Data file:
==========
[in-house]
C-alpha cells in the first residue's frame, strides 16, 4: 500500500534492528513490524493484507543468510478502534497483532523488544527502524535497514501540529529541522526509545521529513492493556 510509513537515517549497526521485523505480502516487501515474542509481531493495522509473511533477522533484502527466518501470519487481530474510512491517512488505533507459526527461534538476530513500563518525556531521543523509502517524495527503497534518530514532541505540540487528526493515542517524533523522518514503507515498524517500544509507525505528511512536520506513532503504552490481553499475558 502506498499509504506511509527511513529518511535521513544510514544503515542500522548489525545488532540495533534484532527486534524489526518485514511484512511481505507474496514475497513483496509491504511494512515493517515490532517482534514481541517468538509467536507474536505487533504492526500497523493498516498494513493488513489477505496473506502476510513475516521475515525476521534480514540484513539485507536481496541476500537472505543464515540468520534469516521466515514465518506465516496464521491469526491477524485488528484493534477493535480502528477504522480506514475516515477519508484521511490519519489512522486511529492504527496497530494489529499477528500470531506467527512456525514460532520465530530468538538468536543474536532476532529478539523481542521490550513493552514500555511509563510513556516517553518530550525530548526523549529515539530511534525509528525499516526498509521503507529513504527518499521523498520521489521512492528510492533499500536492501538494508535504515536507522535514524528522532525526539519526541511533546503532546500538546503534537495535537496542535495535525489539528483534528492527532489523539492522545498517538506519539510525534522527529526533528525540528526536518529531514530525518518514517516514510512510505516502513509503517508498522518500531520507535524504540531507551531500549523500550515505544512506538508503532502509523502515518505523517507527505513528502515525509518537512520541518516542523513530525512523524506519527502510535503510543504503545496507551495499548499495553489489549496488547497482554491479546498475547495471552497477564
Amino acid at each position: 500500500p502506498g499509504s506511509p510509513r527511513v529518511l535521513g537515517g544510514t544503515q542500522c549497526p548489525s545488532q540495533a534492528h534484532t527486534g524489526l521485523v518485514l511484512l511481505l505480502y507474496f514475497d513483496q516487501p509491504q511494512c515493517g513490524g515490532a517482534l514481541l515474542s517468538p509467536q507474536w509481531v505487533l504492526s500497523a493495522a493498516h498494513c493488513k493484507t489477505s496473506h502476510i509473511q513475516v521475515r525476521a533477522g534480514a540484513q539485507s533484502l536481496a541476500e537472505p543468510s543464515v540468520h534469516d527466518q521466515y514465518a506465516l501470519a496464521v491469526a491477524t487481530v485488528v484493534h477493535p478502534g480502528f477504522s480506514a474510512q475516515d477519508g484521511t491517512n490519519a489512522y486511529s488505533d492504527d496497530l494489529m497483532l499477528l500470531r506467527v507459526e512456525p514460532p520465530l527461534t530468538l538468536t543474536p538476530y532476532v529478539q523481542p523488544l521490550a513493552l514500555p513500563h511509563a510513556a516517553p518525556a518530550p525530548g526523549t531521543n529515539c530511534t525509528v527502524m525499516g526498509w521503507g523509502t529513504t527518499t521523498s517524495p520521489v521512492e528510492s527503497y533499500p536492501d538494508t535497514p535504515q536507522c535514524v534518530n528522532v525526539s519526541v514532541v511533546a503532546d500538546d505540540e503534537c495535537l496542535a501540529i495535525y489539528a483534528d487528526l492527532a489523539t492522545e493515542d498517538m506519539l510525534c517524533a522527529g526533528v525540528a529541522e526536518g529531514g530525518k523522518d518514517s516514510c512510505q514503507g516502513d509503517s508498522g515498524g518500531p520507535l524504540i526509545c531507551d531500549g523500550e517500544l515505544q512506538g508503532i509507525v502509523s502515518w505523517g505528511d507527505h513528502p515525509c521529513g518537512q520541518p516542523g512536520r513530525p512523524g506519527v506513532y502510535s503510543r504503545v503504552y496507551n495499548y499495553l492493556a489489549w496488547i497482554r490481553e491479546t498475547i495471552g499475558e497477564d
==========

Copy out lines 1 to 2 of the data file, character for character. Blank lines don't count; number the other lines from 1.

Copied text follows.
[in-house]
C-alpha cells in the first residue's frame, strides 16, 4: 500500500534492528513490524493484507543468510478502534497483532523488544527502524535497514501540529529541522526509545521529513492493556 510509513537515517549497526521485523505480502516487501515474542509481531493495522509473511533477522533484502527466518501470519487481530474510512491517512488505533507459526527461534538476530513500563518525556531521543523509502517524495527503497534518530514532541505540540487528526493515542517524533523522518514503507515498524517500544509507525505528511512536520506513532503504552490481553499475558 502506498499509504506511509527511513529518511535521513544510514544503515542500522548489525545488532540495533534484532527486534524489526518485514511484512511481505507474496514475497513483496509491504511494512515493517515490532517482534514481541517468538509467536507474536505487533504492526500497523493498516498494513493488513489477505496473506502476510513475516521475515525476521534480514540484513539485507536481496541476500537472505543464515540468520534469516521466515514465518506465516496464521491469526491477524485488528484493534477493535480502528477504522480506514475516515477519508484521511490519519489512522486511529492504527496497530494489529499477528500470531506467527512456525514460532520465530530468538538468536543474536532476532529478539523481542521490550513493552514500555511509563510513556516517553518530550525530548526523549529515539530511534525509528525499516526498509521503507529513504527518499521523498520521489521512492528510492533499500536492501538494508535504515536507522535514524528522532525526539519526541511533546503532546500538546503534537495535537496542535495535525489539528483534528492527532489523539492522545498517538506519539510525534522527529526533528525540528526536518529531514530525518518514517516514510512510505516502513509503517508498522518500531520507535524504540531507551531500549523500550515505544512506538508503532502509523502515518505523517507527505513528502515525509518537512520541518516542523513530525512523524506519527502510535503510543504503545496507551495499548499495553489489549496488547497482554491479546498475547495471552497477564